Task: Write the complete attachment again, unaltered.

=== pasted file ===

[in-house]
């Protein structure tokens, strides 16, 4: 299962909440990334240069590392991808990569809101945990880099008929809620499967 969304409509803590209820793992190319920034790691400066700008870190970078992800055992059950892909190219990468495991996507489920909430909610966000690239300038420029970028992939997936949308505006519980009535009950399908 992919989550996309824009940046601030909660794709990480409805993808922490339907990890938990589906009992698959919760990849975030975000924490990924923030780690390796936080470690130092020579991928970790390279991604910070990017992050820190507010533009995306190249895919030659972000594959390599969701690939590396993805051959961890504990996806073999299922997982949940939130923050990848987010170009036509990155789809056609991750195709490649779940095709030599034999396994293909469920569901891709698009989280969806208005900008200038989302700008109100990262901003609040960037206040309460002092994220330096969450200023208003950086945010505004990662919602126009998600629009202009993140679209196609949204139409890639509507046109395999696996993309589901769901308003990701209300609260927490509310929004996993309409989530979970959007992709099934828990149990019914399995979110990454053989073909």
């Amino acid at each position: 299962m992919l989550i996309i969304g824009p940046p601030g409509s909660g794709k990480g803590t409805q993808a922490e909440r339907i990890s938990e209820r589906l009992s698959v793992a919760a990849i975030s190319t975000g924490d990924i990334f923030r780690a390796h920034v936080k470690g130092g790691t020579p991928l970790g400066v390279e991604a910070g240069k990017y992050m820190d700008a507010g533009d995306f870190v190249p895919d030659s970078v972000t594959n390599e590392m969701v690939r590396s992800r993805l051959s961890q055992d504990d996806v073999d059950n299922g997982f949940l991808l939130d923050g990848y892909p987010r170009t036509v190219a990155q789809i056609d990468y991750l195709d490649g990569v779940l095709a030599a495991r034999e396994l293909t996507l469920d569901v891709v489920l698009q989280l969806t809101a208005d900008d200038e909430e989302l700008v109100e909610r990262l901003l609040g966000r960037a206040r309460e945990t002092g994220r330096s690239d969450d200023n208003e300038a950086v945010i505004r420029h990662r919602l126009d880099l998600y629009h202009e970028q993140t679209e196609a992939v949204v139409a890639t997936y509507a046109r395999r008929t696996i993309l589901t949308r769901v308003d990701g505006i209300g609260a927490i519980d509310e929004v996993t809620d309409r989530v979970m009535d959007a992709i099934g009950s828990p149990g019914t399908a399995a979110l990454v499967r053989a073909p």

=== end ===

[in-house]
């Protein structure tokens, strides 16, 4: 299962909440990334240069590392991808990569809101945990880099008929809620499967 969304409509803590209820793992190319920034790691400066700008870190970078992800055992059950892909190219990468495991996507489920909430909610966000690239300038420029970028992939997936949308505006519980009535009950399908 992919989550996309824009940046601030909660794709990480409805993808922490339907990890938990589906009992698959919760990849975030975000924490990924923030780690390796936080470690130092020579991928970790390279991604910070990017992050820190507010533009995306190249895919030659972000594959390599969701690939590396993805051959961890504990996806073999299922997982949940939130923050990848987010170009036509990155789809056609991750195709490649779940095709030599034999396994293909469920569901891709698009989280969806208005900008200038989302700008109100990262901003609040960037206040309460002092994220330096969450200023208003950086945010505004990662919602126009998600629009202009993140679209196609949204139409890639509507046109395999696996993309589901769901308003990701209300609260927490509310929004996993309409989530979970959007992709099934828990149990019914399995979110990454053989073909």
């Amino acid at each position: 299962m992919l989550i996309i969304g824009p940046p601030g409509s909660g794709k990480g803590t409805q993808a922490e909440r339907i990890s938990e209820r589906l009992s698959v793992a919760a990849i975030s190319t975000g924490d990924i990334f923030r780690a390796h920034v936080k470690g130092g790691t020579p991928l970790g400066v390279e991604a910070g240069k990017y992050m820190d700008a507010g533009d995306f870190v190249p895919d030659s970078v972000t594959n390599e590392m969701v690939r590396s992800r993805l051959s961890q055992d504990d996806v073999d059950n299922g997982f949940l991808l939130d923050g990848y892909p987010r170009t036509v190219a990155q789809i056609d990468y991750l195709d490649g990569v779940l095709a030599a495991r034999e396994l293909t996507l469920d569901v891709v489920l698009q989280l969806t809101a208005d900008d200038e909430e989302l700008v109100e909610r990262l901003l609040g966000r960037a206040r309460e945990t002092g994220r330096s690239d969450d200023n208003e300038a950086v945010i505004r420029h990662r919602l126009d880099l998600y629009h202009e970028q993140t679209e196609a992939v949204v139409a890639t997936y509507a046109r395999r008929t696996i993309l589901t949308r769901v308003d990701g505006i209300g609260a927490i519980d509310e929004v996993t809620d309409r989530v979970m009535d959007a992709i099934g009950s828990p149990g019914t399908a399995a979110l990454v499967r053989a073909p």